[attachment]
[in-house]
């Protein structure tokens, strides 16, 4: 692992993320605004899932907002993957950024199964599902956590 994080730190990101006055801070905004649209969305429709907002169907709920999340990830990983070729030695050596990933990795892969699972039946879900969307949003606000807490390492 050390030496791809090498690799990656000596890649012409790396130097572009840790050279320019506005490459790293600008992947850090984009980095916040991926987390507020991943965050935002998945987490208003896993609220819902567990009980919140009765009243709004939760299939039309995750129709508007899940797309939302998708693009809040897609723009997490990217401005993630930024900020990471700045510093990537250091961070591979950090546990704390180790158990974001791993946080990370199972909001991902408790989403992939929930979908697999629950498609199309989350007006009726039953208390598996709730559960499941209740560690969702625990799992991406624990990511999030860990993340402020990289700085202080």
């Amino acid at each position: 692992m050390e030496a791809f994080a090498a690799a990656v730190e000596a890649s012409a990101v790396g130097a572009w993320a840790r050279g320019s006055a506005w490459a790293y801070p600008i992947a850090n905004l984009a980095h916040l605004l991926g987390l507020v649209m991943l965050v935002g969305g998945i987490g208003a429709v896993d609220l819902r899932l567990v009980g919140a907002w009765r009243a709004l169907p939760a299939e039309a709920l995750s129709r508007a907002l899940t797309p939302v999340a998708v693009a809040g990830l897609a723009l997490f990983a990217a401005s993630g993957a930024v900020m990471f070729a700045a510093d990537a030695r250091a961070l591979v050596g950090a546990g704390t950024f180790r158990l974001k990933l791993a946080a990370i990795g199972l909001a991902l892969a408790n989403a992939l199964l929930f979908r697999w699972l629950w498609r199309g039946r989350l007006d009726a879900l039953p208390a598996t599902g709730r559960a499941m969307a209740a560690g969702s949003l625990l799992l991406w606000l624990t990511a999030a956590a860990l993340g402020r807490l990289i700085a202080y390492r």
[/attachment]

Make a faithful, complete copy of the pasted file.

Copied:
[in-house]
């Protein structure tokens, strides 16, 4: 692992993320605004899932907002993957950024199964599902956590 994080730190990101006055801070905004649209969305429709907002169907709920999340990830990983070729030695050596990933990795892969699972039946879900969307949003606000807490390492 050390030496791809090498690799990656000596890649012409790396130097572009840790050279320019506005490459790293600008992947850090984009980095916040991926987390507020991943965050935002998945987490208003896993609220819902567990009980919140009765009243709004939760299939039309995750129709508007899940797309939302998708693009809040897609723009997490990217401005993630930024900020990471700045510093990537250091961070591979950090546990704390180790158990974001791993946080990370199972909001991902408790989403992939929930979908697999629950498609199309989350007006009726039953208390598996709730559960499941209740560690969702625990799992991406624990990511999030860990993340402020990289700085202080």
């Amino acid at each position: 692992m050390e030496a791809f994080a090498a690799a990656v730190e000596a890649s012409a990101v790396g130097a572009w993320a840790r050279g320019s006055a506005w490459a790293y801070p600008i992947a850090n905004l984009a980095h916040l605004l991926g987390l507020v649209m991943l965050v935002g969305g998945i987490g208003a429709v896993d609220l819902r899932l567990v009980g919140a907002w009765r009243a709004l169907p939760a299939e039309a709920l995750s129709r508007a907002l899940t797309p939302v999340a998708v693009a809040g990830l897609a723009l997490f990983a990217a401005s993630g993957a930024v900020m990471f070729a700045a510093d990537a030695r250091a961070l591979v050596g950090a546990g704390t950024f180790r158990l974001k990933l791993a946080a990370i990795g199972l909001a991902l892969a408790n989403a992939l199964l929930f979908r697999w699972l629950w498609r199309g039946r989350l007006d009726a879900l039953p208390a598996t599902g709730r559960a499941m969307a209740a560690g969702s949003l625990l799992l991406w606000l624990t990511a999030a956590a860990l993340g402020r807490l990289i700085a202080y390492r």